summarise(mean_wind = mean(wind))
storms_sum
```

```
## # A tibble: 4 x 2
## type mean_wind
## <fct> <dbl>
## 1 Tropical Depression 27.4
## 2 Extratropical 40.1
## 3 Tropical Storm 47.3
## 4 Hurricane 84.7
```

We used `group_by`

and `summarise`

to calculate the set of means, which we called `mean_wind`

. The second step uses the new data frame (called `storms_sum`

) as the default data in a new graphical object, sets x and y aesthetic mappings from `type`

and `mean_wind`

, and adds a layer with `geom_col`

:

```
mean.plt <-
ggplot(storms_sum, aes(x = type, y = mean_wind)) +
geom_col() +
coord_flip() + xlab("Storm Category") + ylab("Mean Wind Speed (mph)")
mean.plt
```

The result is the same as the last plot. Note that we have used `geom_col`

instead of `geom_bar`

here. Remember here that the default behaviour of `geom_bar`

is to count the observations in each category. Using the `geom_col`

function tells it that the information in `mean_wind`

must be plotted ‘as is’ instead.

Which approach is better? The first approach is more compact though. We recommend the second long-winded way approach for new users because it separates the summary calculations from the plotting. This way, as long as we’re comfortable with **dplyr**, we can get away with remembering less about how **ggplot2** works. It also makes it a bit easier to fix mistakes, as we can first check whether the right information is in the summary data frame, before we worry about plotting it.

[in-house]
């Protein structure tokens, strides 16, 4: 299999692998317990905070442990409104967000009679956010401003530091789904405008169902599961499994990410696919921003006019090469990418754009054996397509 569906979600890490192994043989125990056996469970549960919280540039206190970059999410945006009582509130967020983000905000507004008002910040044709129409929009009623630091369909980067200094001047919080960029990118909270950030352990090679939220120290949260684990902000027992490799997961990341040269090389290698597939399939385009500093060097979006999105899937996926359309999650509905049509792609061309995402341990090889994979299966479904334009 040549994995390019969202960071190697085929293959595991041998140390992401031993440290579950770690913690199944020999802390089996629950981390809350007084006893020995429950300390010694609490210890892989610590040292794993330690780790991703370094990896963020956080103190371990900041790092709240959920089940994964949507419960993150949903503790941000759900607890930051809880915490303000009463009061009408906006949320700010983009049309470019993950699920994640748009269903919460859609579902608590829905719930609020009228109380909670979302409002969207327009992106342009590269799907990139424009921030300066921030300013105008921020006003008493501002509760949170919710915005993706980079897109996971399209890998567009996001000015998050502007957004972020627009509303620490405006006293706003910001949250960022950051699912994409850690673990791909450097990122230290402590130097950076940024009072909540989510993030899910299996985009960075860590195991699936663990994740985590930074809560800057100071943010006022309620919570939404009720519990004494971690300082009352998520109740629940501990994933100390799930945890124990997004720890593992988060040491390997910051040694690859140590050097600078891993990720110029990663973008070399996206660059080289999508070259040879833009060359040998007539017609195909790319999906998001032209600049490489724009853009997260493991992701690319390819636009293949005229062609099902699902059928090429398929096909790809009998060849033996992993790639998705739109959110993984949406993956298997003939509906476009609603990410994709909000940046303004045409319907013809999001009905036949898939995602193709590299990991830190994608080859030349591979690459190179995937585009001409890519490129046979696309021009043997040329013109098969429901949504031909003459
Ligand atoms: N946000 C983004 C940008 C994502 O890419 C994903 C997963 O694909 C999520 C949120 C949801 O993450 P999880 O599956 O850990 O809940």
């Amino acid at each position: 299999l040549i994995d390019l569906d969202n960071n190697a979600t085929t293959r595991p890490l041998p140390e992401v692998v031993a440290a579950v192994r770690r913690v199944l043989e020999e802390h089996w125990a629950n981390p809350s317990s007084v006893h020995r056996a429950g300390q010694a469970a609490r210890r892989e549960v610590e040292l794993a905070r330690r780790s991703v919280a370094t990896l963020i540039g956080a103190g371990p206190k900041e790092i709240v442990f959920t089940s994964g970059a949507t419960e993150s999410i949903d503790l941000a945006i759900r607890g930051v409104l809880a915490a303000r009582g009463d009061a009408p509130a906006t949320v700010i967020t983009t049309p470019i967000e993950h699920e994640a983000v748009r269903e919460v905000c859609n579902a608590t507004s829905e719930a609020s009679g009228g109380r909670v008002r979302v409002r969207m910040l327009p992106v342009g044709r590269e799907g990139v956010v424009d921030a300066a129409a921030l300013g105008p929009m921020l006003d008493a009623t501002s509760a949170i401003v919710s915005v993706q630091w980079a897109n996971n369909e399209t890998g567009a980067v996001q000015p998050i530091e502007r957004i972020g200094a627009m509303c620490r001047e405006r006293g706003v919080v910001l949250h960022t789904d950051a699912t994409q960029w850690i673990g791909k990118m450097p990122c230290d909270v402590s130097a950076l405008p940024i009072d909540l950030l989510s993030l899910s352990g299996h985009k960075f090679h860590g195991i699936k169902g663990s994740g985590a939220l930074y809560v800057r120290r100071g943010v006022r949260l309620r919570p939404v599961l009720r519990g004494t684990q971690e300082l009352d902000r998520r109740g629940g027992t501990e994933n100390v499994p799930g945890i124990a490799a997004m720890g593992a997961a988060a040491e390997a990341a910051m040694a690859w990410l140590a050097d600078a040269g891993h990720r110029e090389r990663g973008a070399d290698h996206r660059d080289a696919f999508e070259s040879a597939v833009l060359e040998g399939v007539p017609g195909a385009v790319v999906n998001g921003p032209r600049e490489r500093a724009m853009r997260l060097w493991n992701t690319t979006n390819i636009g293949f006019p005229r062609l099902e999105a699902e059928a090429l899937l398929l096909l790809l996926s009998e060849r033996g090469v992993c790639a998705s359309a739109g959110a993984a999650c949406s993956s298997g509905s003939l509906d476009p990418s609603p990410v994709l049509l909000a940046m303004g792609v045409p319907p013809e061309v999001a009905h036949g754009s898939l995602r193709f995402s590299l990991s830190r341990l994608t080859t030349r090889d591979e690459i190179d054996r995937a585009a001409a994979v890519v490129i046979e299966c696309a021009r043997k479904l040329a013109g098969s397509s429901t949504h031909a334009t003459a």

The two-step method is easy to extend to different kinds of plots as well. An example will help to clarify what we mean by this. Remember the wind speed vs. atmospheric pressure scatter plots we first produced? One criticism of those plots is that they don’t really summarise differences among storm events. We plotted all the data, which means a storm system that lasts a long time contributes relatively more points to the plot than a short storm.

Why not plot the storm-specific means instead? We know how to do this using **dplyr** and **ggplot2**. First construct a new data frame containing the means:

```
storms_means <-
storms_alter %>%
group_by(name) %>%
summarise(wind = mean(wind), pressure = mean(pressure))
```

Then it is just a matter producing a scatter plot with the new data frame. There are no new tricks to learn:

```
ggplot(storms_means, aes(x = pressure, y = wind)) +
geom_point(alpha = 0.8) +
xlab("Atmospheric Pressure (mbar)") + ylab("Wind Speed (mph)")
```